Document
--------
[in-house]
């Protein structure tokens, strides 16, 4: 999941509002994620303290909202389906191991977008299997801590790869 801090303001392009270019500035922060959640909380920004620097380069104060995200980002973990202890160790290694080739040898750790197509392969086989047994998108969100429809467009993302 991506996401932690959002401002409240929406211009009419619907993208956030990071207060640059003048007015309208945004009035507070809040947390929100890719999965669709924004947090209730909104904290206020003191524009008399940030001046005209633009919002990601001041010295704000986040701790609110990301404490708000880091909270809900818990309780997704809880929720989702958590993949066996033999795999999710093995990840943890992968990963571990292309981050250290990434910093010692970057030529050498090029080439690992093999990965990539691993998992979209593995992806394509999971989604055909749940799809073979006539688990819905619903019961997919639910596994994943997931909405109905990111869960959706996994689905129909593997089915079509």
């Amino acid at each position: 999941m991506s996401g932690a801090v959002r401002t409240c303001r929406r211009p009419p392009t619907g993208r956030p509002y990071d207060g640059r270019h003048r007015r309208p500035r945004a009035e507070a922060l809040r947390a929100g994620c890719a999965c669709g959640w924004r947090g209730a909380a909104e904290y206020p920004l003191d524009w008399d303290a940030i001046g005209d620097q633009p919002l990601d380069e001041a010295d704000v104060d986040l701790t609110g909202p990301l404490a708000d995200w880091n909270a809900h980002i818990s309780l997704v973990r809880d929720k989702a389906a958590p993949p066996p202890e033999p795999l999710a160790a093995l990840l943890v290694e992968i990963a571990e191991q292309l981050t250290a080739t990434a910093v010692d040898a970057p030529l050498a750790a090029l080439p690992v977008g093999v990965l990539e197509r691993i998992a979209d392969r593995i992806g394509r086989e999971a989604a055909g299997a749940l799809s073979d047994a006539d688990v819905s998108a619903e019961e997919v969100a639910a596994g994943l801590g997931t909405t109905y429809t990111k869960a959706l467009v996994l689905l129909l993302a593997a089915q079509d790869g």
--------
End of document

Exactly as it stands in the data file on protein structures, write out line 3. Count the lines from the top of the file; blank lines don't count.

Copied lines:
């Amino acid at each position: 999941m991506s996401g932690a801090v959002r401002t409240c303001r929406r211009p009419p392009t619907g993208r956030p509002y990071d207060g640059r270019h003048r007015r309208p500035r945004a009035e507070a922060l809040r947390a929100g994620c890719a999965c669709g959640w924004r947090g209730a909380a909104e904290y206020p920004l003191d524009w008399d303290a940030i001046g005209d620097q633009p919002l990601d380069e001041a010295d704000v104060d986040l701790t609110g909202p990301l404490a708000d995200w880091n909270a809900h980002i818990s309780l997704v973990r809880d929720k989702a389906a958590p993949p066996p202890e033999p795999l999710a160790a093995l990840l943890v290694e992968i990963a571990e191991q292309l981050t250290a080739t990434a910093v010692d040898a970057p030529l050498a750790a090029l080439p690992v977008g093999v990965l990539e197509r691993i998992a979209d392969r593995i992806g394509r086989e999971a989604a055909g299997a749940l799809s073979d047994a006539d688990v819905s998108a619903e019961e997919v969100a639910a596994g994943l801590g997931t909405t109905y429809t990111k869960a959706l467009v996994l689905l129909l993302a593997a089915q079509d790869g």